In re Compensation of Beaudry, 020922 ORWC, 20-04296

Case DateFebruary 09, 2022
In the Matter of the Compensation of ROBIN BEAUDRY, Claimant
WCB Nos. 20-04296, 20-03310, 20-02782
Oregon Worker Compensation
February 9, 2022
         ORDER ON REVIEW           Bottini Bottini & Oswald, Claimant Attorneys           Reinisch Wilson Weier PC, Defense Attorneys          Reviewing Panel: Members Ceja and Curey.          Claimant requests review of those portions of Administrative Law Judge (ALJ) Pardington’s order that: (1) upheld the self-insured employer’s denial of his new/omitted medical condition claim for a cervical disc injury with upper extremity radiculitis; (2) declined to award additional temporary disability benefits; and (3) declined to award penalties and attorney fees for allegedly unreasonable claim processing. Submitting three “post-ALJ order” documents, claimant seeks remand to the ALJ for consideration of this proposed evidence. The employer cross-requests review of that portion of the ALJ’s order that set aside its denial of claimant’s new/omitted medical condition claim for C6 nerve root impingement. On review, the issues are remand, compensability, temporary disability, penalties, and attorney fees.          We adopt and affirm the ALJ’s order with the following supplementation regarding claimant’s request for remand and compensability of the C6 nerve root impingement condition.          Remand          On review, claimant submitted additional medical records (Proposed Exhibits 150, 151, and 152) and seeks remand to the ALJ. Those records include chart notes from Dr. Brett dated June 8, 2021 and July 27, 2021, as well as an operative report from Dr. Brett dated July 12, 2021. Based on the following reasoning, remand is not warranted.          We may remand a case to the ALJ for further evidence taking, correction, or other necessary action if we find that the case has been “improperly, incompletely, or otherwise insufficiently developed.” ORS 656.295(5). Remand is appropriate upon a showing of good cause or other compelling basis. See Kienow ’s Food Stores v. Lyster, 79 Or App 416 (1986); Olga L. Herring, [73 Van Natta 392], 392 n 2 (2021) (same). To merit remand for consideration of additional evidence, it must clearly be shown that the evidence was not obtainable with due diligence at the time of the hearing and that the evidence is reasonably likely to affect the outcome of the case. Compton v. Weyerhaueser Co., 301 Or 641, 646 (1986). ...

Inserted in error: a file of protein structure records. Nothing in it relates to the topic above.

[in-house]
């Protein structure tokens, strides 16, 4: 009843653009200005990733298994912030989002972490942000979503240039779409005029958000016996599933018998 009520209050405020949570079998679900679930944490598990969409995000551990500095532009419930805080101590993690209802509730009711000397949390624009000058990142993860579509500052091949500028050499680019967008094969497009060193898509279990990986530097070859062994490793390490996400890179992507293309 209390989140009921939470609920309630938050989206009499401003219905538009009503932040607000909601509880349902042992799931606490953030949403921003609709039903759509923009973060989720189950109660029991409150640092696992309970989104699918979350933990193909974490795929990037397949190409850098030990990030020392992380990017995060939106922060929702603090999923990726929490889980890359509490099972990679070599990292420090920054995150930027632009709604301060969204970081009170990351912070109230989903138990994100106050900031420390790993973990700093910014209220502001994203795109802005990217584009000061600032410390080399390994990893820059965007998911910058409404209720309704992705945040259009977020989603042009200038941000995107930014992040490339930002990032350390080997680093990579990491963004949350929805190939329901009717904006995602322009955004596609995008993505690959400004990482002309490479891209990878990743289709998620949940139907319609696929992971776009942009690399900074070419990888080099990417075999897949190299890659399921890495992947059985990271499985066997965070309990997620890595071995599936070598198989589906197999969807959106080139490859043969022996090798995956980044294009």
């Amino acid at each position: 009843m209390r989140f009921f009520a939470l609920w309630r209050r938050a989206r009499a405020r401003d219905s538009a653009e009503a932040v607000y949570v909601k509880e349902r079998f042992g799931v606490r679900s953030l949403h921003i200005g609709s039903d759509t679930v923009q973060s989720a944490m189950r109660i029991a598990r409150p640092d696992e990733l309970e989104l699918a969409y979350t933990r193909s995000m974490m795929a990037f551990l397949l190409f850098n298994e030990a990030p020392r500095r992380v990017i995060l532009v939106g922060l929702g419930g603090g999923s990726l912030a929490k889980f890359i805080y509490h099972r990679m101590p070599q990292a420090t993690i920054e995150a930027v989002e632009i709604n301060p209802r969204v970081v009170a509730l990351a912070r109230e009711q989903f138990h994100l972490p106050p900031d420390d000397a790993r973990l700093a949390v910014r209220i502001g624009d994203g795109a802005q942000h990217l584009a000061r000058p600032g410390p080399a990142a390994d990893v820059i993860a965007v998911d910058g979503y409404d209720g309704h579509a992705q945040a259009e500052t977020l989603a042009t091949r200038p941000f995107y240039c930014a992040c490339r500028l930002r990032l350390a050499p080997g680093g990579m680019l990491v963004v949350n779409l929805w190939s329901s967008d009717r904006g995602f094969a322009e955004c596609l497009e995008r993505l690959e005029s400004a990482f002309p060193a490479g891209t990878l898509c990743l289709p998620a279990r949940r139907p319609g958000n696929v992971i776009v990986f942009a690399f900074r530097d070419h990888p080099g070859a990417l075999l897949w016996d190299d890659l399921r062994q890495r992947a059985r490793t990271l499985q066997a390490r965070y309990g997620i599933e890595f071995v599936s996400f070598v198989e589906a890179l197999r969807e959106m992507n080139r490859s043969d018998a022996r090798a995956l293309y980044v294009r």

To continue reading

Request your trial

VLEX uses login cookies to provide you with a better browsing experience. If you click on 'Accept' or continue browsing this site we consider that you accept our cookie policy. ACCEPT